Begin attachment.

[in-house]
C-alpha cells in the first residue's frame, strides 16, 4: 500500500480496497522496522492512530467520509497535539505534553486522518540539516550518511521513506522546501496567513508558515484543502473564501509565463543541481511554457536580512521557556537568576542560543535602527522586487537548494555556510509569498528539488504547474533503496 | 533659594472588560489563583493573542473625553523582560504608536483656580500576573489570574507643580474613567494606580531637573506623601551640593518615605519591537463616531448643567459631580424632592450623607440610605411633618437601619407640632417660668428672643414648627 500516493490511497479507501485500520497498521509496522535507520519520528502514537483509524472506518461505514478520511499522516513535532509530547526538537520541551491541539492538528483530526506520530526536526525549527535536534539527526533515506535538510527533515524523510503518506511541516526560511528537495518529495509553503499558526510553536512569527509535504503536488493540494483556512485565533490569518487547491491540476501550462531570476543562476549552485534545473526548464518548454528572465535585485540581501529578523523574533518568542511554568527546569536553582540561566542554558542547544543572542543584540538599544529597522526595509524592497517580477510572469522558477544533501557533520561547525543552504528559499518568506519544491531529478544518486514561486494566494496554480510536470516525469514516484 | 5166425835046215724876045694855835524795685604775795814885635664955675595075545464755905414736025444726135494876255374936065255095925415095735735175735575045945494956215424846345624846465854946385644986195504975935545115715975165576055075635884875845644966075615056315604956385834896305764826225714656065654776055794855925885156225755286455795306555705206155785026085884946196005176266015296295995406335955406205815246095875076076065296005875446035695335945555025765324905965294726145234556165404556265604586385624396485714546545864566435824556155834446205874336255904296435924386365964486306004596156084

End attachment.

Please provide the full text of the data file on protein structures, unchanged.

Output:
[in-house]
C-alpha cells in the first residue's frame, strides 16, 4: 500500500480496497522496522492512530467520509497535539505534553486522518540539516550518511521513506522546501496567513508558515484543502473564501509565463543541481511554457536580512521557556537568576542560543535602527522586487537548494555556510509569498528539488504547474533503496 | 533659594472588560489563583493573542473625553523582560504608536483656580500576573489570574507643580474613567494606580531637573506623601551640593518615605519591537463616531448643567459631580424632592450623607440610605411633618437601619407640632417660668428672643414648627 500516493490511497479507501485500520497498521509496522535507520519520528502514537483509524472506518461505514478520511499522516513535532509530547526538537520541551491541539492538528483530526506520530526536526525549527535536534539527526533515506535538510527533515524523510503518506511541516526560511528537495518529495509553503499558526510553536512569527509535504503536488493540494483556512485565533490569518487547491491540476501550462531570476543562476549552485534545473526548464518548454528572465535585485540581501529578523523574533518568542511554568527546569536553582540561566542554558542547544543572542543584540538599544529597522526595509524592497517580477510572469522558477544533501557533520561547525543552504528559499518568506519544491531529478544518486514561486494566494496554480510536470516525469514516484 | 5166425835046215724876045694855835524795685604775795814885635664955675595075545464755905414736025444726135494876255374936065255095925415095735735175735575045945494956215424846345624846465854946385644986195504975935545115715975165576055075635884875845644966075615056315604956385834896305764826225714656065654776055794855925885156225755286455795306555705206155785026085884946196005176266015296295995406335955406205815246095875076076065296005875446035695335945555025765324905965294726145234556165404556265604586385624396485714546545864566435824556155834446205874336255904296435924386365964486306004596156084